Conservation Evidence strives to be as useful to conservationists as possible. Please take our survey to help the team improve our resource.

Providing evidence to improve practice

Individual study: Providing wooden nest blocks enhances numbers of megachilid bees Osmia spp. in lowbush blueberry Vaccinium angustifolium fields in Washington County, Maine, USA

Published source details

Stubbs C.S., Drummond F.A. & Allard S.L. (1997) Bee conservation and increasing Osmia spp. in Maine lowbush blueberry fields. Northeastern Naturalist, 4, 133-144


This study is summarised as evidence for the intervention(s) shown on the right. The icon shows which synopsis it is relevant to.

Provide artificial nest sites for solitary bees Bee Conservation

In a replicated trial in Washington County, Maine, USA, Stubbs et al. (1997) added 50 drilled wooden nest boxes to each of three blueberry fields Vaccinium angustifolium over three years. The nest boxes each had 14 holes and were attached to trees along the field edge, at a height of 1.4 m, with 22-33 m between each box. In the first year, 30 nest boxes were occupied by bees of the genus Osmia, with 120 nests made. The number of nests increased the following year in all three fields. Between 3 and 11.5% of nesting holes were occupied at all three sites, each year.

Provide artificial nest sites for solitary bees Bee Conservation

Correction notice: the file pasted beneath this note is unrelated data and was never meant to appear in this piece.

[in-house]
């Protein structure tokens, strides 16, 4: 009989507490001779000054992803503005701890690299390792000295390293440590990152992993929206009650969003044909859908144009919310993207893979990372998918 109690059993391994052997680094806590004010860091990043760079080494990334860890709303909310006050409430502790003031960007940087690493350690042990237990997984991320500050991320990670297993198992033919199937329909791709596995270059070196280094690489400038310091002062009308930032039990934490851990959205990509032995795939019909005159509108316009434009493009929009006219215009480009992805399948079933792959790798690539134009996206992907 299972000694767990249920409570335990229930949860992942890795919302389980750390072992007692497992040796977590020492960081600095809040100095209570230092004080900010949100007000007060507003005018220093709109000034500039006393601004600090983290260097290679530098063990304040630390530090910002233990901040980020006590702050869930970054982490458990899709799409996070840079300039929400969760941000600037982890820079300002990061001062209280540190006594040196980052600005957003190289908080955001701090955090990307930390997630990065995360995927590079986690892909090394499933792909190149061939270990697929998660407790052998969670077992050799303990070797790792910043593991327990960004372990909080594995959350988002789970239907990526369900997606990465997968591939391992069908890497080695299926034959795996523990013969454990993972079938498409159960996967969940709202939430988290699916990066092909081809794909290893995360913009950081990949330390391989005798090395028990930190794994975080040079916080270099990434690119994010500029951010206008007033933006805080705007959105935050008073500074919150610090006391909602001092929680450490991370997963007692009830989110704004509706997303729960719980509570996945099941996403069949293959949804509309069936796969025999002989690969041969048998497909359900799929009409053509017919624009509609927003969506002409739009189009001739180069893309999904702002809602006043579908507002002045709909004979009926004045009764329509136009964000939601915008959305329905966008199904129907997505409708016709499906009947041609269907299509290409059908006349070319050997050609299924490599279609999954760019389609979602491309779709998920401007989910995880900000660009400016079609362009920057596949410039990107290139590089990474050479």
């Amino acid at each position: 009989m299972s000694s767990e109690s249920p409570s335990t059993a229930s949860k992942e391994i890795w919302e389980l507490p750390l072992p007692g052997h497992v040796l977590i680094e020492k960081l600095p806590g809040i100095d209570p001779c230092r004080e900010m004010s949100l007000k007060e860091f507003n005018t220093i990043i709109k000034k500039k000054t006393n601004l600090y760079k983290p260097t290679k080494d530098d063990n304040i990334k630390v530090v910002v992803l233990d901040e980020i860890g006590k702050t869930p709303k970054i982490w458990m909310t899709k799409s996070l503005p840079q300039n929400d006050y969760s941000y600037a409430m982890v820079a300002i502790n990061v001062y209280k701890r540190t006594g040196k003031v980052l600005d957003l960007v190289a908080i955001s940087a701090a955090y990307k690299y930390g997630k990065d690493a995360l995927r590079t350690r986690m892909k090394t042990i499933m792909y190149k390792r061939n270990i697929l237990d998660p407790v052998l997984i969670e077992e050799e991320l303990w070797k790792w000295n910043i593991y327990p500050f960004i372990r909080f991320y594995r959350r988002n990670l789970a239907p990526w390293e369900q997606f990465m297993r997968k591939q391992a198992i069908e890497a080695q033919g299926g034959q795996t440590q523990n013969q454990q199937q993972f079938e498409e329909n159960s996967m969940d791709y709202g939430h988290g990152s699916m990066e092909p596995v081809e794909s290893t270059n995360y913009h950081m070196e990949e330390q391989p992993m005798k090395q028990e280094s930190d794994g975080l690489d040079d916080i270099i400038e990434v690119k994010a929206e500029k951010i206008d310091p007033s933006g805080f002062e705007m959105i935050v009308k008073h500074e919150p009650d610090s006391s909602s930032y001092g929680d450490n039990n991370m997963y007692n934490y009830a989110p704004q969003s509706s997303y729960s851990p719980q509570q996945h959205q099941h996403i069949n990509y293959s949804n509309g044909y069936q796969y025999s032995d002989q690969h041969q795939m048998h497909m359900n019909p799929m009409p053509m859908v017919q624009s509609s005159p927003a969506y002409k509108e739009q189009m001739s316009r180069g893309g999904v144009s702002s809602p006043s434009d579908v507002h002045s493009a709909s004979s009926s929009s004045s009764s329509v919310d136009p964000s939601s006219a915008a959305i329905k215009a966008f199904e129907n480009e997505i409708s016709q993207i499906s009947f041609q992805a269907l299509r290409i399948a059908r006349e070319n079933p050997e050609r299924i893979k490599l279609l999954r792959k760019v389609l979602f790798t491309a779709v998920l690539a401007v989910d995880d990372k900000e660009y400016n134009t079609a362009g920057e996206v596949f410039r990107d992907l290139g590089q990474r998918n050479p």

In a small replicated trial in Washington County, Maine, USA, Stubbs et al. (1997) added 50 drilled wooden nest boxes to three experimental blueberry fields Vaccinium angustifolium over three years from 1993 to 1995. The percentage of holes occupied rose from around 3% in the first year to over 7% in the third year in two fields, but did not rise substantially in the third field, remaining between 5 and 7%. Numbers of bees of the genus Osmia foraging on blueberry flowers in the experimental fields and in three control fields without nest boxes were monitored, using quadrat counts and sweep net sampling. In the first year, estimated numbers of Osmia ranged from 0 to 879 bees/ha in both control and experimental fields. In the third year, control fields had between 0 and 440 bees/ha, while experimental fields with nest boxes had from 219 to 1328 bees/ha. The numbers of foraging bees had increased in two of the three fields with nest boxes.